The CBC Ombudsman has agreed with me and others who raised the issue of Stephen Smart’s conflict of interest. Now, we await the corporation’s resolution of this matter. You can read the entire Ombudsman report here but the important section is this:
“…Whether a real or perceived conflict of interest, no amount of managing it can do more than mitigate the impact on an impartial fulfillment of duties.
“In this instance some of Smart’s central political reporting functions that involve dealings with the premier and her opponents are affected or impeded. He also bears an unavoidable conflict of commitment in which professional responsibilities commingle with moral obligations in other legitimate personal roles in his life.
“CBC journalistic policies are designed to be congruent with corporate policies that call for an avoidance of real or perceived conflict of interest, bearing of the greatest scrutiny, and exceptions only when the corporation’s interests are clearly better served.
“Smart can report with integrity, and CBC’s protocol can combine disclosure and recusal, but the pervasive appearance of a conflict of interest will continually challenge their 5 reputations. It is hard to see how an arrangement with the potential to diminish the effectiveness of CBC’s journalism and public standing serves an interest worthy of a policy exception.
“My role isn’t to sort through the challenge of resolving this matter in accordance with labour law or collective agreements. My role is simply to assess the situation against policy in light of the public complaint. As it stands there is a violation of CBC Journalistic Standards and Practices.”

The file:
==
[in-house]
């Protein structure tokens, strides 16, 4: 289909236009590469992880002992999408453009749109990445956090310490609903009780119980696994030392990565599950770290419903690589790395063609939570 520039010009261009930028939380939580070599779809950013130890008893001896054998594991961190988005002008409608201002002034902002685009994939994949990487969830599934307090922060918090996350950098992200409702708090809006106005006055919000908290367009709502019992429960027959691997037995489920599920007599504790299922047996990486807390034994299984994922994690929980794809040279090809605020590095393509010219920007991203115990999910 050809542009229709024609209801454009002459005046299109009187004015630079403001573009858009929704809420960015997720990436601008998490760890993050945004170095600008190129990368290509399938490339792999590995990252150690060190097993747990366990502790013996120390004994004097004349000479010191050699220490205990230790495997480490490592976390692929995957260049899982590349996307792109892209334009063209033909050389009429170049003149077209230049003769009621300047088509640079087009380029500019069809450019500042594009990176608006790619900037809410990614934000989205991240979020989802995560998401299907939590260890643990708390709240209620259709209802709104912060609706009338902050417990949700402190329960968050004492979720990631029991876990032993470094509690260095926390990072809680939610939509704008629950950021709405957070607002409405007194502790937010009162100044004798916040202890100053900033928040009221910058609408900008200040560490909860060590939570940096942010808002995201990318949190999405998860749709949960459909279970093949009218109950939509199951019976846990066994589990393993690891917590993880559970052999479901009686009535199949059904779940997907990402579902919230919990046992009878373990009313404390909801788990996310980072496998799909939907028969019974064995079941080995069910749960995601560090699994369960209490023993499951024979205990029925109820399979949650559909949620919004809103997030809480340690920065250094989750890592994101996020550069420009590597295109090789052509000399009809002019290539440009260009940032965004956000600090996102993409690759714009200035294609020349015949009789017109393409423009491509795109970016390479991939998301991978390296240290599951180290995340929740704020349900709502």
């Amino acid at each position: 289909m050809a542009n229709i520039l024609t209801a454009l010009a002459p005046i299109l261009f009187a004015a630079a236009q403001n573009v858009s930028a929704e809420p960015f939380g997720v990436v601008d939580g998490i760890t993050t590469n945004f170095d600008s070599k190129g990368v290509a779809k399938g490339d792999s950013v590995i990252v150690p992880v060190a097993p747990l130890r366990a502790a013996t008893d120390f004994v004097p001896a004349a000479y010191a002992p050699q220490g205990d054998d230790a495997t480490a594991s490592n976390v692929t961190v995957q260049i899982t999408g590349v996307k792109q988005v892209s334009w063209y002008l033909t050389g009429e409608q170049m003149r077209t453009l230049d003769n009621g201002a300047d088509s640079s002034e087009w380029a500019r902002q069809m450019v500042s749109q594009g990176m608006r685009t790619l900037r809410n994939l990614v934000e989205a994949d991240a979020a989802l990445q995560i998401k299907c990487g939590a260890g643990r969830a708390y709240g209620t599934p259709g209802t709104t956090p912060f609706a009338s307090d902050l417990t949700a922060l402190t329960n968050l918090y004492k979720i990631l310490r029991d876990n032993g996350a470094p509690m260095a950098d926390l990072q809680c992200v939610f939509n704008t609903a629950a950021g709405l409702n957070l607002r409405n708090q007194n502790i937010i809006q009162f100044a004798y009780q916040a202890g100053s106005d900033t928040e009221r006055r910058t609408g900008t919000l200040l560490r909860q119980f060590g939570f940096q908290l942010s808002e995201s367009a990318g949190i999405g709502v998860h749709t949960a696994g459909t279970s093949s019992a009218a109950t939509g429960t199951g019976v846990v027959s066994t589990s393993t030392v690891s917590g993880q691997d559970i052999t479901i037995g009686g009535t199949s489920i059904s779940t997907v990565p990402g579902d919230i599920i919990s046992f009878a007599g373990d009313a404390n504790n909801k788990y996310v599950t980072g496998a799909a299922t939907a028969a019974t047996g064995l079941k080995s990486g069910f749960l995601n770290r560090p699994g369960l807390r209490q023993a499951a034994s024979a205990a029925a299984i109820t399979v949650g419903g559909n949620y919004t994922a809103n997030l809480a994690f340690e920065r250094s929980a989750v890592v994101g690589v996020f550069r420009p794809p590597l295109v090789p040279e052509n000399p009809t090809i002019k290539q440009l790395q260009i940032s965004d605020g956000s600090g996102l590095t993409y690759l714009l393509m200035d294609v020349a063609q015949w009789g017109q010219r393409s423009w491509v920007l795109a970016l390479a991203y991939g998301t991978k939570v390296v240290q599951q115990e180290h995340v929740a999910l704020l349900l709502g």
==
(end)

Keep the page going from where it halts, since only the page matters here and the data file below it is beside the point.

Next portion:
This issue was brought to wide public notice by bloggers and concerned citizens and that should not have been necessary since professional, full time reporters knew what was going on. A question we should ask is where was the corporate media on this issue. If they are silent on one offence to journalistic standards, we can be sure they will remain silent on others too.
For example, we need to know about reporters receiving speaker’s fees from industry groups affected by their coverage; or, “research” contracts and other hospitality from the Fraser Institute, or fees to advise industry and business groups on gaining better press coverage (pay rewards for it?), etc.
Unfortunately, experience suggests people of BC’s mainstream media will remain silent when abuses affect their own affairs or the affairs of colleagues.
Another issue to address is that CBC’s news management in the Pacific region has exposed their own poor judgment and their stubborn refusal to be accountable to reasonable citizen complaints. The relationship between news consumers and news presenters requires trust. CBC’s Vancouver management has damaged that trust.
The text of my December 18 complaint to the CBC Ombudsman along with his initial response is included in the article CBC reporter’s conflict of interest.